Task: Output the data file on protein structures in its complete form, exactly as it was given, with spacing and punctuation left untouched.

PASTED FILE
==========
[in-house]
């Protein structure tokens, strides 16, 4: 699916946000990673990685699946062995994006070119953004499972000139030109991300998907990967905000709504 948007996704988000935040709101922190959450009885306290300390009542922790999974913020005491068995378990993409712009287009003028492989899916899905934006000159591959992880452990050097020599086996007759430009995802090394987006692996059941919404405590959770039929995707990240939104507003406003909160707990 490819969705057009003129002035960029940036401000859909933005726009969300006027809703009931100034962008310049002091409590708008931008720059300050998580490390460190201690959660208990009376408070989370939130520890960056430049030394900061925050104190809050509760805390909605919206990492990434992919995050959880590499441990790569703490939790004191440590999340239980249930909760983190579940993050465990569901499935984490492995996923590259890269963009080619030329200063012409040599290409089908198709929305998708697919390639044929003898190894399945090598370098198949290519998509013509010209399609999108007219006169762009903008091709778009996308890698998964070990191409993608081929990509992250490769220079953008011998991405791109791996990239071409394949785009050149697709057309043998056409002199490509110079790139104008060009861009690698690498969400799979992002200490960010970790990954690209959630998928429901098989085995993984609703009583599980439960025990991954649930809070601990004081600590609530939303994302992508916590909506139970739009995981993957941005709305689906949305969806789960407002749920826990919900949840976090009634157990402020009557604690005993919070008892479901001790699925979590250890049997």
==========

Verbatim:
[in-house]
């Protein structure tokens, strides 16, 4: 699916946000990673990685699946062995994006070119953004499972000139030109991300998907990967905000709504 948007996704988000935040709101922190959450009885306290300390009542922790999974913020005491068995378990993409712009287009003028492989899916899905934006000159591959992880452990050097020599086996007759430009995802090394987006692996059941919404405590959770039929995707990240939104507003406003909160707990 490819969705057009003129002035960029940036401000859909933005726009969300006027809703009931100034962008310049002091409590708008931008720059300050998580490390460190201690959660208990009376408070989370939130520890960056430049030394900061925050104190809050509760805390909605919206990492990434992919995050959880590499441990790569703490939790004191440590999340239980249930909760983190579940993050465990569901499935984490492995996923590259890269963009080619030329200063012409040599290409089908198709929305998708697919390639044929003898190894399945090598370098198949290519998509013509010209399609999108007219006169762009903008091709778009996308890698998964070990191409993608081929990509992250490769220079953008011998991405791109791996990239071409394949785009050149697709057309043998056409002199490509110079790139104008060009861009690698690498969400799979992002200490960010970790990954690209959630998928429901098989085995993984609703009583599980439960025990991954649930809070601990004081600590609530939303994302992508916590909506139970739009995981993957941005709305689906949305969806789960407002749920826990919900949840976090009634157990402020009557604690005993919070008892479901001790699925979590250890049997």